100 Ways to Kill a Teacher: Cautionary Tales About Public Education in Canada

· FriesenPress
4 reviews

About this ebook

What does it mean to be a cog in the educational system? This compilation of stories from a long and distinguished career in education will help those entering the field—or still in it—to understand the many pitfalls, heartbreaks, and limitations they’ll face. But it will also be eye-opening for anyone with a stake in the world of education: parents, administrators, consultants, teachers, and just about anyone who hopes to live in a society where the education system actually serves those it’s supposed to.

Organized into ten lively chapters, it tackles the hard questions such as: getting hired, sexual harassment, racism towards teachers and students, paternalism, toxic positivity, dealing with crazy coworkers, and self-care. It speaks to the gaps, hidden agendas, and rules of the public education system from the point of view of a committed, long-time educator.

Biting, insightful, infused with righteous anger...and frequently hilarious, 100 Ways to Kill a Teacher works as an early warning system to new teachers, as a guide for current educators, and as a great resource for parents.

Ratings and reviews

4 reviews
Stan Scott
September 28, 2021
I guess they’ll let anyone publish a book now? I have never read a book that is more toxic and mean than this book. If the intention is to be an exposé it fails. It comes off as the sociopathic ramblings of a mean spirited person does not seem to get along with anyone. Perhaps the author should look in a mirror. DO NOT BUY!!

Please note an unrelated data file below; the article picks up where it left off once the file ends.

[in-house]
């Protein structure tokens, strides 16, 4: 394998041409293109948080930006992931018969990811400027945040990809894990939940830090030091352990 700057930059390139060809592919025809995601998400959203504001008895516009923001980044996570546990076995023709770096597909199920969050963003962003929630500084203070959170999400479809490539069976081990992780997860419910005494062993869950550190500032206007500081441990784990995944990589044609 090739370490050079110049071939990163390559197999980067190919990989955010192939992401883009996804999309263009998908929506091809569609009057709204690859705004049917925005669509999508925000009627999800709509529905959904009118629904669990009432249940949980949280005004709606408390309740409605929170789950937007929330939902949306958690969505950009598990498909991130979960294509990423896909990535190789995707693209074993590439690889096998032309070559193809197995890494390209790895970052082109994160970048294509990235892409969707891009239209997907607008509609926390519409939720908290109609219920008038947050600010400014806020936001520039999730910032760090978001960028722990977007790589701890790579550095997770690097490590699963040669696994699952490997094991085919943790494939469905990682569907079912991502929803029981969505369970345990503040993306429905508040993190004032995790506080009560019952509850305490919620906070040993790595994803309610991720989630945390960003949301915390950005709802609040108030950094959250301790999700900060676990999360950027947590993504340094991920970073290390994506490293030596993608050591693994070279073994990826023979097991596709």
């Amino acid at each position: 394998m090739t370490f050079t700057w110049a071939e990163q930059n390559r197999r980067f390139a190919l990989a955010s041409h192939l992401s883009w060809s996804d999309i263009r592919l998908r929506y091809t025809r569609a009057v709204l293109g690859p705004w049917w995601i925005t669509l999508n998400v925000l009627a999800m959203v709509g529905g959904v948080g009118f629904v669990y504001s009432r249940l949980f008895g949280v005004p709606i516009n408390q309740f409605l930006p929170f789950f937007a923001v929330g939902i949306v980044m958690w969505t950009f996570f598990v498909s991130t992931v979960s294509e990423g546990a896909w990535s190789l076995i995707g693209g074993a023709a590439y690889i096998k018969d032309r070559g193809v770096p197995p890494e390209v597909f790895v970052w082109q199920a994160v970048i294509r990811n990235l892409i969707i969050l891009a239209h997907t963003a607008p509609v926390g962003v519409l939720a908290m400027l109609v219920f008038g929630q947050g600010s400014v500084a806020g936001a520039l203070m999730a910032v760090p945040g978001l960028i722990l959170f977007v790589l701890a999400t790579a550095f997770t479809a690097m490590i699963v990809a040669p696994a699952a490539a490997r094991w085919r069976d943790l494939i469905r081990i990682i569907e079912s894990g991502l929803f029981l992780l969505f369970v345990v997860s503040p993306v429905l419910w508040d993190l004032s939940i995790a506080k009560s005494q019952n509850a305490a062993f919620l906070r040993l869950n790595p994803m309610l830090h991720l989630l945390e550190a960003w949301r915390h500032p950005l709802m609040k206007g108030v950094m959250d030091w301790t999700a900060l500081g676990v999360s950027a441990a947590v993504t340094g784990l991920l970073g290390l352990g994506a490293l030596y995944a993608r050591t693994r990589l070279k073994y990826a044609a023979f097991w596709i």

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Jon Aisi
September 29, 2021
This book is an amalgamation of stories from many teachers. This book looks at the embedded issues in the educational system in Canada by reflecting on the stories from teachers. As a parent that had dealt with teachers and schools in general, this book is an eye opener into the educational system.
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m buchanan
November 11, 2021
Fascinating and almost impossible to stop once you start. Aisicovich has a wonderful conversational writing style that makes this an entertaining and easy read, even when the material is troubling. I would LOVE a sequel that continues to expose the truth of what is going on in our public schools and this broken education machine.
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About the author

Margaret Aisicovich has a master’s and a PhD in Education. In a multi-decade career, she taught grades K–12 and at the university level. She was also a divisional consultant and a K–12 principal. While she was teaching, she taught English as an additional language to new Canadians and published two books with her students: How I Got My Name, Lost it and Found it Again and An Anthology of School Stories by EAL High School Students in English and Their Mother Tongue.

Dr. Aisicovich was born in Poland and moved to Canada at the age of six. She has two grown children and lives in rural Manitoba with her husband, two huskies, three horses, and a donkey.

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